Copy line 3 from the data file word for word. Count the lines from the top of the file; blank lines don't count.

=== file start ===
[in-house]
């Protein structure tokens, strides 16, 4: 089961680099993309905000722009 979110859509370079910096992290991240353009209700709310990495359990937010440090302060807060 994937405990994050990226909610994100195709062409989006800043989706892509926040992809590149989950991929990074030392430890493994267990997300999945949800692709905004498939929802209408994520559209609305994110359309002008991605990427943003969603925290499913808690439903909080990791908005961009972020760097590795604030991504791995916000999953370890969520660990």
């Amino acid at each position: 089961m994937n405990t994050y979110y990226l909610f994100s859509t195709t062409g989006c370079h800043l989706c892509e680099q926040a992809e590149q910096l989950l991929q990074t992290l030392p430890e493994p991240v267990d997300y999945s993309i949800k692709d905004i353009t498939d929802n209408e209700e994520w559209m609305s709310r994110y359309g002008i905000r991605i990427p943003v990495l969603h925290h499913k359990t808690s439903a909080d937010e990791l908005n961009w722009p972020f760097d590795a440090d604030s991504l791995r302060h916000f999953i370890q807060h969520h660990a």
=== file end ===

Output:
């Amino acid at each position: 089961m994937n405990t994050y979110y990226l909610f994100s859509t195709t062409g989006c370079h800043l989706c892509e680099q926040a992809e590149q910096l989950l991929q990074t992290l030392p430890e493994p991240v267990d997300y999945s993309i949800k692709d905004i353009t498939d929802n209408e209700e994520w559209m609305s709310r994110y359309g002008i905000r991605i990427p943003v990495l969603h925290h499913k359990t808690s439903a909080d937010e990791l908005n961009w722009p972020f760097d590795a440090d604030s991504l791995r302060h916000f999953i370890q807060h969520h660990a």